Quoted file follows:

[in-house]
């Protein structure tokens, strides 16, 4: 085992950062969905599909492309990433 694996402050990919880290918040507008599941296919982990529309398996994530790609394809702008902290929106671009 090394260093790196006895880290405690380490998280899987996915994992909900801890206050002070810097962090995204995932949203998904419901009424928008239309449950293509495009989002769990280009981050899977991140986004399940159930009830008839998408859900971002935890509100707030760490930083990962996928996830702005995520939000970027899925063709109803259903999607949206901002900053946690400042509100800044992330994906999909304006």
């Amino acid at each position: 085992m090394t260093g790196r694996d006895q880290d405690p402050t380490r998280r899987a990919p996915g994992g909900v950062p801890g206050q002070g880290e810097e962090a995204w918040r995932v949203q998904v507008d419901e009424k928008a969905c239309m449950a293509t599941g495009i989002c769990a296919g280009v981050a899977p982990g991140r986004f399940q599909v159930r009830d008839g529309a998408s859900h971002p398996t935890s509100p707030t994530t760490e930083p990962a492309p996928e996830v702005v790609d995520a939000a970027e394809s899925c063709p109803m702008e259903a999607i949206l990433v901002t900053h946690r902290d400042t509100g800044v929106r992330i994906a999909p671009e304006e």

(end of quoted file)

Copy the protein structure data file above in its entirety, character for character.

[in-house]
């Protein structure tokens, strides 16, 4: 085992950062969905599909492309990433 694996402050990919880290918040507008599941296919982990529309398996994530790609394809702008902290929106671009 090394260093790196006895880290405690380490998280899987996915994992909900801890206050002070810097962090995204995932949203998904419901009424928008239309449950293509495009989002769990280009981050899977991140986004399940159930009830008839998408859900971002935890509100707030760490930083990962996928996830702005995520939000970027899925063709109803259903999607949206901002900053946690400042509100800044992330994906999909304006």
């Amino acid at each position: 085992m090394t260093g790196r694996d006895q880290d405690p402050t380490r998280r899987a990919p996915g994992g909900v950062p801890g206050q002070g880290e810097e962090a995204w918040r995932v949203q998904v507008d419901e009424k928008a969905c239309m449950a293509t599941g495009i989002c769990a296919g280009v981050a899977p982990g991140r986004f399940q599909v159930r009830d008839g529309a998408s859900h971002p398996t935890s509100p707030t994530t760490e930083p990962a492309p996928e996830v702005v790609d995520a939000a970027e394809s899925c063709p109803m702008e259903a999607i949206l990433v901002t900053h946690r902290d400042t509100g800044v929106r992330i994906a999909p671009e304006e």